Soon, with huge swathes of the electorate demanding more brains, the first Zombie minister was elected to the house of commons, and soon after, several more MPs had been infected, until enough seats were evacuated to give a ruling majority to the Zommunist Centrist Right-Left party.
‘Right. Left. Right. Left.’
The tidal wave of progress seemed ineluctable for the eyes of industrialists, closer than ever before to the prospect of humans visiting Mars – to hide in terror – which had fuelled the capitalist
imagination since its very inception.
To this day, Mars remains a lifeless little red orb, caked in the scorched blood of desert dwelling cadavers, who shuffle aimlessly forth without intention or logic, other than for ‘brains’, which they
devour fully in their grasp with their incapacity to find better means for them.
‘More. Brains. Brains. More!’
And no one can determine whether these are real astronauts at all, or zombie pioneers. Not one individual has the power, or the belief, to assume their Hollywood birth rights and claim the zombie apocalypse as their own.
There is an idle decay, shuffling along in a twitching pandemic without cause or enthusiasm.
Businessmen are anxiously observed on rare summer days off work by those who fear the spread
of infection.
Proverbial shotguns (art, music, theatre) are seated behind special permits;
As the rights of human beings are overlooked and ignored, to squat wherever they please, to find a place where the zombies can never reach them…
There seems to be a hidden truth appeal in these Hollywood zom-coms.
Like unconscious documentaries, for truths rendered significantly more bareable under a curtain of fiction, something to perversely aspire to in a mood of alienation and despair, to view the world as it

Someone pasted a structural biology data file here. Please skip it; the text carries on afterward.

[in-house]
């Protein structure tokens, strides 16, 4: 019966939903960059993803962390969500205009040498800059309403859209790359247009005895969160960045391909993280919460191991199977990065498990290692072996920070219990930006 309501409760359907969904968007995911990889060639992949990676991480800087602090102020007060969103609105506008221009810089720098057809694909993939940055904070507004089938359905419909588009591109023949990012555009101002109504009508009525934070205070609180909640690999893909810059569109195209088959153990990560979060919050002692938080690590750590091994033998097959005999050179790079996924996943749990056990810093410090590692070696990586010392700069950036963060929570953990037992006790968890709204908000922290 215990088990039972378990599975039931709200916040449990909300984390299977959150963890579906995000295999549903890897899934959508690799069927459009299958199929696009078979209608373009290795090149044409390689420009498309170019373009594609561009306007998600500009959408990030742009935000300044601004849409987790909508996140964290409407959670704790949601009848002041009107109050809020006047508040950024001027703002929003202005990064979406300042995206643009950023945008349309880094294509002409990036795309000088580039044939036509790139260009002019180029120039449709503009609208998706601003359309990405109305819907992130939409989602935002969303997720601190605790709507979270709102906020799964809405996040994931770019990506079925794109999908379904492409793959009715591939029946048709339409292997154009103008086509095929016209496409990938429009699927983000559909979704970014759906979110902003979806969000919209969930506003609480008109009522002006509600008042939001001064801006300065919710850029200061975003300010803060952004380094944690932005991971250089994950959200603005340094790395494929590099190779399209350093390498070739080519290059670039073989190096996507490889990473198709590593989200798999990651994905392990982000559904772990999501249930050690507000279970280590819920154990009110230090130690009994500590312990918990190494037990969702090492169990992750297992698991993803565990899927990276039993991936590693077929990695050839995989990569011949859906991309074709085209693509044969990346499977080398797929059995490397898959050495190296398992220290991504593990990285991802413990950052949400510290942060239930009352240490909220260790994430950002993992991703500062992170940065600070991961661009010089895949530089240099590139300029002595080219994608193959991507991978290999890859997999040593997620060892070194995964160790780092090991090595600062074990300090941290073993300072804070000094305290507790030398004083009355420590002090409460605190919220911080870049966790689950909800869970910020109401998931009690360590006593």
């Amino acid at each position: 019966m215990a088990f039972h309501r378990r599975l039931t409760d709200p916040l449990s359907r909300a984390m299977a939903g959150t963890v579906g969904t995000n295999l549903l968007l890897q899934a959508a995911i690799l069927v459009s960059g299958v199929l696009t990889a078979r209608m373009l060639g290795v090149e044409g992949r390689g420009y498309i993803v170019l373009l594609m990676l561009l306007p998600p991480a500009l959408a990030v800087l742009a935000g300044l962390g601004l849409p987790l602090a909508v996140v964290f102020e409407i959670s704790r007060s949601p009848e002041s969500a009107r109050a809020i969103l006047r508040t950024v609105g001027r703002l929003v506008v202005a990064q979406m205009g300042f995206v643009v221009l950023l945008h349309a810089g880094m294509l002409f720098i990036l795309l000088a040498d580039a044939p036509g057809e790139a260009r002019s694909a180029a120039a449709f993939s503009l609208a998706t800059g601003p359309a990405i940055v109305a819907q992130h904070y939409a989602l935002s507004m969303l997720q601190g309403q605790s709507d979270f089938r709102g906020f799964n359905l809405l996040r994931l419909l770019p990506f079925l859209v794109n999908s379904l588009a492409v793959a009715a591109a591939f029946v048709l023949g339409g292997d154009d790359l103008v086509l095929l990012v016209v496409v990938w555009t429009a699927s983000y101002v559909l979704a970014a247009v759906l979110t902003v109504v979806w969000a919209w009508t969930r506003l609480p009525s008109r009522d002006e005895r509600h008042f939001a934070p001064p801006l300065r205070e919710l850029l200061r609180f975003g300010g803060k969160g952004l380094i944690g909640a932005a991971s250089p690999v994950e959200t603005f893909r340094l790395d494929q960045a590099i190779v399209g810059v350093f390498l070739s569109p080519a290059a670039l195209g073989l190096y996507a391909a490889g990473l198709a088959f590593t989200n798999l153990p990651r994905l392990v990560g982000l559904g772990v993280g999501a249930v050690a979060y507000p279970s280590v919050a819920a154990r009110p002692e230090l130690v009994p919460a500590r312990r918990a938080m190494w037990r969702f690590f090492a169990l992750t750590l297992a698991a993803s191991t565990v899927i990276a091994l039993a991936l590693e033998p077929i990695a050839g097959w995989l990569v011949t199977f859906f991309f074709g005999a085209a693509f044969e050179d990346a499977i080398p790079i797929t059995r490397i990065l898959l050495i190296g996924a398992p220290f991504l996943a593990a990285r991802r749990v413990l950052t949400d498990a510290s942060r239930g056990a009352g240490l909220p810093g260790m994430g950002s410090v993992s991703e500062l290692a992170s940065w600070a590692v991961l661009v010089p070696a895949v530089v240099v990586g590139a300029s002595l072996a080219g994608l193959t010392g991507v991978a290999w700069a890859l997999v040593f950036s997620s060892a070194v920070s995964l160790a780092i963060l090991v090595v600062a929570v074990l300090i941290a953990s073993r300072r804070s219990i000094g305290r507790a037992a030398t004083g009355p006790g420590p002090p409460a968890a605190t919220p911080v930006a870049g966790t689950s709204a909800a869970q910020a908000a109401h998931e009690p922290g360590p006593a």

has been for some time.
A zombieland to either fight or succumb to in our ignorance.
A utopia that hovers just beyond reach, beyond the present way of seeing things, beyond the graves we dig for ourselves.
Pictures from: and

The ‘Deceased of Living’: Zombies in Utopia

By Matthew Higgins

The utopian fantasy of today’s people in the West, is to live in a zombie apocalypse like those from the golden age of Hollywood remakes.

Here, they can riteously battle the undead with acquired arms and looted ammo, drive quad bikes through abandoned showrooms and squat atop famous monuments.

They can drain countless car batteries, gorge on left over snacks and ride the amusement parks without having to wait in line.

Everything is in a state of transience, a warm shower can be enjoyed without the cost of environmental concern, and the primal needs for exercise and hunting things violently are nicely intwined with the intellectual wants for civility and order – by hijacking large armoured vehicles and spraying double fisted uzi rounds into hordes of the undead.

Duty has become a fact of life freed from existential turmoil, and no one is for want of anything, not even walker’s crisps.

Sadly, these soft-headed delusions of zombie apocalypse reflect a grim contrast to the society which stands in place of them…

Following the months of the first zombie outbreak, the sensationalism in the media seemed hard to justify, given the lack of casualities involved, and the swift efficiency by which the military-industrial complex came to dispatch the threat within a matter of hours.